Today’s Post by Joe Farace
Lately it seems that portrait and glamour posts seem to be getting the most page views on this blog, so I’ve decided to make this week all about that subject to, you know, see what happens…
Richard Avedon once said, “I think all art is about control—the encounter between control and the uncontrollable.” That’s what a dedicated studio, no matter what size it is or where it’s located, gives a photographer. Your studio becomes a safe haven from the world where, like the Outer Limits voice says, you control the lighting, the background and even the subject.
What often emerges from that control is a style. Photographic style is not something I’m conscious about when shooting but the truth is that over time we all develop a signature way of shooting. The danger is, of course, that we keep shooting the same way or different versions of the same shot for the rest of our lives. Any style you develop must grow and change as you learn more about the art and craft of photography, especially lighting. Otherwise, what’s the point?
The real secret, if there is any, of studio lighting is having the right attitude and choosing the right equipment. That gear doesn’t have to be expensive which is why in other posts this week I’ll show you how to make images that look like they were made in a big time studio even if your “studio” is in a garage or your home’s basement, like mine is.
Your starting point can be a copy of another photographer’s style and since it’s almost impossible to exactly duplicate the look of someone else’s images you will gradually make accommodations as far as equipment, space and experience is concerned. As you continue to shoot and learn from experience and reading books and blog posts like this one, you will see and improvement in these results until what emerges is truly your own personal style.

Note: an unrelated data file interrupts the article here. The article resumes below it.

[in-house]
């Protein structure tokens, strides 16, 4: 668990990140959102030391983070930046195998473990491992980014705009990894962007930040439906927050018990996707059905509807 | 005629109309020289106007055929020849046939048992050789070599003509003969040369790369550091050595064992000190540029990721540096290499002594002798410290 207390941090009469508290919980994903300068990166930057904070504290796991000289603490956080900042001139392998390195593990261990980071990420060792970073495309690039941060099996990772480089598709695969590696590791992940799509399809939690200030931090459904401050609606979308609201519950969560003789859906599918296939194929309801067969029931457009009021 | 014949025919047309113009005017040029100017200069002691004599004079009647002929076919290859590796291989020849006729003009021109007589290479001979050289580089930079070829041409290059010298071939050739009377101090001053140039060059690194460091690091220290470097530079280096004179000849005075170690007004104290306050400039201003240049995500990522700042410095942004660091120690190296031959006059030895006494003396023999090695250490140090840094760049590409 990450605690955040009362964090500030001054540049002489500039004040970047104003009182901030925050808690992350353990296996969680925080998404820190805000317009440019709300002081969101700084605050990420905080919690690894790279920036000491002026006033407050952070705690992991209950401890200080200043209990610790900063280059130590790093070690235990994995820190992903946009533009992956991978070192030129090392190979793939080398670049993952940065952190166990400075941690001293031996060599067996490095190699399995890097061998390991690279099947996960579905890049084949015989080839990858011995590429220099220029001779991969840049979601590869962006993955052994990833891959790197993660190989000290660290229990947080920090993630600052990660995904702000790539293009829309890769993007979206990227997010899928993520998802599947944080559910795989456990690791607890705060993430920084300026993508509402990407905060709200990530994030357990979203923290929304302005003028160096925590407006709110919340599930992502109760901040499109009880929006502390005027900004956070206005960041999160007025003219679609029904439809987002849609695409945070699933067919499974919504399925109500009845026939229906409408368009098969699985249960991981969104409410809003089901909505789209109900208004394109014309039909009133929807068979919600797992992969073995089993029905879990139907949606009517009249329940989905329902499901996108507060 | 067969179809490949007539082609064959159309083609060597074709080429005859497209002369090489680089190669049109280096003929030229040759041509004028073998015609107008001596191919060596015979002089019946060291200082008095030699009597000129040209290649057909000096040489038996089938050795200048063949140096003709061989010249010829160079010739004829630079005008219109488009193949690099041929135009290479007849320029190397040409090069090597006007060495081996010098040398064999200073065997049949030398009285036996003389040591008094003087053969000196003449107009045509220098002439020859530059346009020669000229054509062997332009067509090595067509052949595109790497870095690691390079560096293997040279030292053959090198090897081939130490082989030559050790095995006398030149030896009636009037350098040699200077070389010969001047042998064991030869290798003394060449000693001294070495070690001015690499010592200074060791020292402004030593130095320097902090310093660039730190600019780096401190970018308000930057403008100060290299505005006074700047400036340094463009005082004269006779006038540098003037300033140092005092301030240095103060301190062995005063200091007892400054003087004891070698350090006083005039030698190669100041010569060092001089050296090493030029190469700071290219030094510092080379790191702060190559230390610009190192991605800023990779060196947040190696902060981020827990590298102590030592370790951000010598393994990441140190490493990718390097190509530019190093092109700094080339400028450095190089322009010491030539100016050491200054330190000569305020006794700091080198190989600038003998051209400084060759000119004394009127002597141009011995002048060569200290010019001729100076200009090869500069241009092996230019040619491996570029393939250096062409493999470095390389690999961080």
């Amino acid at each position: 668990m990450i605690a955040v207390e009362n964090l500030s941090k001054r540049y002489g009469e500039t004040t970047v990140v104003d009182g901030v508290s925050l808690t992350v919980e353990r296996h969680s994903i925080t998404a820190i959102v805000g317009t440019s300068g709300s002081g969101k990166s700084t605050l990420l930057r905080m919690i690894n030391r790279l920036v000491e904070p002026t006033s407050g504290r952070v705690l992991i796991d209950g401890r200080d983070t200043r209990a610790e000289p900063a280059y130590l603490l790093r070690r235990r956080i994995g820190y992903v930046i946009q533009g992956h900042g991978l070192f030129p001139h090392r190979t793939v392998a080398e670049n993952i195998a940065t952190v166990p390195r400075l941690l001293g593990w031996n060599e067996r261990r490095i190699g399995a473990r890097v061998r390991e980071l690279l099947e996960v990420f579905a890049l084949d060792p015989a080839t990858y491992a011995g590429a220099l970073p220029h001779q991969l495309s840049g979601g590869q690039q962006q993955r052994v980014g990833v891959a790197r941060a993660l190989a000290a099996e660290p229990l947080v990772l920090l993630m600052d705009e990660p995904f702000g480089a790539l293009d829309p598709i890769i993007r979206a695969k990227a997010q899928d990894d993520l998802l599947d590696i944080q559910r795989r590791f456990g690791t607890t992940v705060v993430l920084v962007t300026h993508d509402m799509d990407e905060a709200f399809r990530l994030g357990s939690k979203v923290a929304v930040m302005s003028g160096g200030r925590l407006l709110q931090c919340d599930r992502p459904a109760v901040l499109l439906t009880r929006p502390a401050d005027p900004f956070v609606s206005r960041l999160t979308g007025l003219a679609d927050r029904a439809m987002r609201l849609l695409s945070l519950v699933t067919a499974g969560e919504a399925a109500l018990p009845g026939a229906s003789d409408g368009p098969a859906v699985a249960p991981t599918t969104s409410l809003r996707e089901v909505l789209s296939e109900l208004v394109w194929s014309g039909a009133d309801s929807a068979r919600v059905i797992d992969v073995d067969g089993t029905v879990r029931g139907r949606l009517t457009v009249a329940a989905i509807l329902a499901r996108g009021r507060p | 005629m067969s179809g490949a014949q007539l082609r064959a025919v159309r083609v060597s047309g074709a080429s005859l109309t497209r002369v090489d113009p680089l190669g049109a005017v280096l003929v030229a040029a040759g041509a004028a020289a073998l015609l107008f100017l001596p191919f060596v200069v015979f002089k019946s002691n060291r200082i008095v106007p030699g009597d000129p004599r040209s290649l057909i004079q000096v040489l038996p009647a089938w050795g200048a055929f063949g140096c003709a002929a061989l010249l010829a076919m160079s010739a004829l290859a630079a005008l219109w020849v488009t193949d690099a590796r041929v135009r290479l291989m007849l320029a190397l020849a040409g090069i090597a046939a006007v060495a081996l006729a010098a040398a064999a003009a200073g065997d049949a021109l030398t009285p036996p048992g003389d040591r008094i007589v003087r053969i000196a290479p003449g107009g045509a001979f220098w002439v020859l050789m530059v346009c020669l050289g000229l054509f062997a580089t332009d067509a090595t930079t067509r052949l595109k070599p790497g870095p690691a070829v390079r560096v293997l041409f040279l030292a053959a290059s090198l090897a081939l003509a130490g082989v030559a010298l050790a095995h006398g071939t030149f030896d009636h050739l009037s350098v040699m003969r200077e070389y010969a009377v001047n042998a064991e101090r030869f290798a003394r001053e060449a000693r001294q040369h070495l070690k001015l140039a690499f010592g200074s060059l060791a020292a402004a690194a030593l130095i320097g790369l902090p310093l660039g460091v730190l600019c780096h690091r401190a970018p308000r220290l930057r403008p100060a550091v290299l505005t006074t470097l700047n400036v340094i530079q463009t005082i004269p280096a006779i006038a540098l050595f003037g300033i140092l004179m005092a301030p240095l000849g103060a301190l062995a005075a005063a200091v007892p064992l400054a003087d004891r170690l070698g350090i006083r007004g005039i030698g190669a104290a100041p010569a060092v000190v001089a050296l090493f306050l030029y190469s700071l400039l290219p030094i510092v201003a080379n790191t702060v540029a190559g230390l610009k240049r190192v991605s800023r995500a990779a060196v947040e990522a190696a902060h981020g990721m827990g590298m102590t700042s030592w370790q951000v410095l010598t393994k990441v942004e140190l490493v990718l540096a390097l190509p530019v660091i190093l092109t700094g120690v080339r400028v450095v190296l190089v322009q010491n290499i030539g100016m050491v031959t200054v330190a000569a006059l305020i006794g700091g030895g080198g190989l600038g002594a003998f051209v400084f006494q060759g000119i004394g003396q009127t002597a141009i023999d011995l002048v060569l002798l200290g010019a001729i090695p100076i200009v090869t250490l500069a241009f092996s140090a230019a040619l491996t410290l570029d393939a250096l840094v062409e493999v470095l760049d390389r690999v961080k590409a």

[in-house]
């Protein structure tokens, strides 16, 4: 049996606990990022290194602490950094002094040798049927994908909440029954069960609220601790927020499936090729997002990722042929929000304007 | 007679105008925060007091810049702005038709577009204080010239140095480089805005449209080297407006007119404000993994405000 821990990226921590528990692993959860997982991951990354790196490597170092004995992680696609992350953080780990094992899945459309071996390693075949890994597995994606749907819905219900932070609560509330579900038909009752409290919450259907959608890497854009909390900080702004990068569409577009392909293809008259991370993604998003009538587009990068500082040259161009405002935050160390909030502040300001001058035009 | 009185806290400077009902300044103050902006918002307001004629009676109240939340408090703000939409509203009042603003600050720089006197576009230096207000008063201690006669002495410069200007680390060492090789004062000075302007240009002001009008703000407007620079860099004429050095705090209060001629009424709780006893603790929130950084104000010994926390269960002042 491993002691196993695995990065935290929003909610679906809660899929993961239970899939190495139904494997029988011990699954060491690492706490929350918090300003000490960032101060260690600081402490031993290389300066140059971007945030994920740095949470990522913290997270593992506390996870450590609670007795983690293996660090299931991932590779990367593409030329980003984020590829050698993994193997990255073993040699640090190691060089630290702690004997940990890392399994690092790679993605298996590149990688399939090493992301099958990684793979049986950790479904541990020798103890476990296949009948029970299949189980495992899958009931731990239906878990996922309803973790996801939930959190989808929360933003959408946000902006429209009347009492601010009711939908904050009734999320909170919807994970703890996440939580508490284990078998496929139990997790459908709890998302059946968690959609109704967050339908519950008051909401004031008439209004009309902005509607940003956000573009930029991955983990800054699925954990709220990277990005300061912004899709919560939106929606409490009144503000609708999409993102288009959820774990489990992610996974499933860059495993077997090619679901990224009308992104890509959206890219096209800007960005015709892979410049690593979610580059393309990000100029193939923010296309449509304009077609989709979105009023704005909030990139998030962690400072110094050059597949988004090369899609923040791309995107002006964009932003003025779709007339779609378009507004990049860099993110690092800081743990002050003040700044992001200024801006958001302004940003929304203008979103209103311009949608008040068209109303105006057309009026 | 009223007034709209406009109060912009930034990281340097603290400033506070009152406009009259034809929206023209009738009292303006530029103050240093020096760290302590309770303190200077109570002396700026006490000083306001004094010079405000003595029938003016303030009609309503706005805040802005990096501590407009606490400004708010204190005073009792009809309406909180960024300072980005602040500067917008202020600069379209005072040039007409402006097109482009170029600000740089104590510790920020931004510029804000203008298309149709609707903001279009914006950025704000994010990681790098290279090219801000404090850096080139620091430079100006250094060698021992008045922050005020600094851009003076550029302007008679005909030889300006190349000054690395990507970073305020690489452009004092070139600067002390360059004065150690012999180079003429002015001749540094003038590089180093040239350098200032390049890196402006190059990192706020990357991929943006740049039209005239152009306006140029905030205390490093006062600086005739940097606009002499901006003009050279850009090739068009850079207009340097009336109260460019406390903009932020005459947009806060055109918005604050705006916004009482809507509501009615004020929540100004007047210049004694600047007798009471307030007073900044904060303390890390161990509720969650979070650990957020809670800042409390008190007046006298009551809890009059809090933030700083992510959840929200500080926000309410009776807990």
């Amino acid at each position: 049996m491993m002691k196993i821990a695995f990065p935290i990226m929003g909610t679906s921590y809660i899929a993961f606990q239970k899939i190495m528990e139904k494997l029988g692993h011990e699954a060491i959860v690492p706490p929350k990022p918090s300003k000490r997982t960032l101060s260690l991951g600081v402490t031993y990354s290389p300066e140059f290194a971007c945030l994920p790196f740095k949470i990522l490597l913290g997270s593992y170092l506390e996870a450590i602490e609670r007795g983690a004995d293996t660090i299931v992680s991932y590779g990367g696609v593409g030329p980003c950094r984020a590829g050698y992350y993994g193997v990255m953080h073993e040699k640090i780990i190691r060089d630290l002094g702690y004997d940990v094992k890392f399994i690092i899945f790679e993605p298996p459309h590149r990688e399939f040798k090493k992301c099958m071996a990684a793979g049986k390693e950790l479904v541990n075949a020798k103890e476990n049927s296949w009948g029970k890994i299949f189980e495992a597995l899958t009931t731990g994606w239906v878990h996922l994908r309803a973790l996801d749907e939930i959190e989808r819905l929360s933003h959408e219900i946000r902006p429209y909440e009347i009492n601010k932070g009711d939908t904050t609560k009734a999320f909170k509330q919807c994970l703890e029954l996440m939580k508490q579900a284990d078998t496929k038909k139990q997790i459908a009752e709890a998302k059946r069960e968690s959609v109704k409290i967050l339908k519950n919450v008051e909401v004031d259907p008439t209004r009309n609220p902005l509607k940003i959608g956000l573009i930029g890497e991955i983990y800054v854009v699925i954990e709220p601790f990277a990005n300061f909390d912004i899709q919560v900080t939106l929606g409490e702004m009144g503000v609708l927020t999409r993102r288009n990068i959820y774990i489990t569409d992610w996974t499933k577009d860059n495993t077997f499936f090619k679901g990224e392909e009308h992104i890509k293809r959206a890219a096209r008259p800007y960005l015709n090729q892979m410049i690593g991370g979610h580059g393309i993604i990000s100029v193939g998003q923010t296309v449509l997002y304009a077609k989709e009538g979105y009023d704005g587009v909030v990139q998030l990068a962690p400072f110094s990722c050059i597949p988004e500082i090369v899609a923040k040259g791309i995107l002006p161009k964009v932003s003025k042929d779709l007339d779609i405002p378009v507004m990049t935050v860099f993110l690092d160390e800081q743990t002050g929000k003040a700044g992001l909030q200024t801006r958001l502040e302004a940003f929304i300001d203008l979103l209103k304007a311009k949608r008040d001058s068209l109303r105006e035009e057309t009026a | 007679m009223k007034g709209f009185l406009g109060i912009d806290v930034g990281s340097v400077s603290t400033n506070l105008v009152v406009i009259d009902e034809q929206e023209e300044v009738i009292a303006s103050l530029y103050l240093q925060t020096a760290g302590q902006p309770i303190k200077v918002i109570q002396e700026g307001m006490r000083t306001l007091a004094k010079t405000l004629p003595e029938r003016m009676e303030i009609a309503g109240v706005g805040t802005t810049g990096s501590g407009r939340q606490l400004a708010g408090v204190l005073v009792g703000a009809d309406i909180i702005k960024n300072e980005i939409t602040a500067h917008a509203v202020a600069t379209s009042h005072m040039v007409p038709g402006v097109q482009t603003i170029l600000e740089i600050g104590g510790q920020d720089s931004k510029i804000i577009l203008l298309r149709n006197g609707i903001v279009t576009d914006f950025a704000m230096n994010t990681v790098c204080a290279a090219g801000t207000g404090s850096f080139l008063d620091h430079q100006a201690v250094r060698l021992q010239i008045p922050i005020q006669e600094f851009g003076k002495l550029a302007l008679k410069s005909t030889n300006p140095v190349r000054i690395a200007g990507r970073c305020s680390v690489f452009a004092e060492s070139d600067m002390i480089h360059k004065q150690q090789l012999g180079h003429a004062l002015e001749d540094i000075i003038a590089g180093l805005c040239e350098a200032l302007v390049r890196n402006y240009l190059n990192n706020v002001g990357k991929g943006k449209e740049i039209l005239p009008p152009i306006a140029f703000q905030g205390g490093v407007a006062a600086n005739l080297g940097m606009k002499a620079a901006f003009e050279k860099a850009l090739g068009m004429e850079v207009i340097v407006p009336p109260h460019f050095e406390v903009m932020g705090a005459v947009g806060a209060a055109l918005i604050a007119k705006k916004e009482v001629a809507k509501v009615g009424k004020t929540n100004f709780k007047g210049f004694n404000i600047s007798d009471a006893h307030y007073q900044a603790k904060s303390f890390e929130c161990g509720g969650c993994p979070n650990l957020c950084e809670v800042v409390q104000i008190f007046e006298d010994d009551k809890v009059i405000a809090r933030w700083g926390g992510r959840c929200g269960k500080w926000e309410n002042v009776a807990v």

The above image is a classic Joe Farace-style shot made in my 11×15-foot home studio. The model is more often than not, in a three-quarter pose and she’s looking directly at the camera. Lighting was from a Purple Haze Paul C Buff Alien Bee B800 with 18-inch Omni Reflector at camera right, with DigiBee DB800 with 7-inch Standard Reflector at camera left. Backdrop is a Savage 5 x 7-foot Infinity matte black vinyl background. Image was captured using a Panasonic Lumix GH4 with Olympus 45mm f/1.8 lens and an exposure of 1/100 sec at f/8 and ISO 200.
Because of their ruggedness, dependability and affordability, I’ve standardized on the use of Paul C Buff’s Alien Bee and DigiBee monolights in my home studio. This is not a paid or sponsored endorsement, just my experience.
If you enjoyed today’s blog post and would like to buy ($2.50) Joe a cup of tea, click here.
If you’re interested in knowing how I use cameras, lenses and lighting in my in-home studio and on location, please pick up a copy of Studio Lighting Anywhere which is available new from Amazon.com for $21.57 or used for $9.94 as I write this. The Kindle version is $19.99 for those preferring a digital format.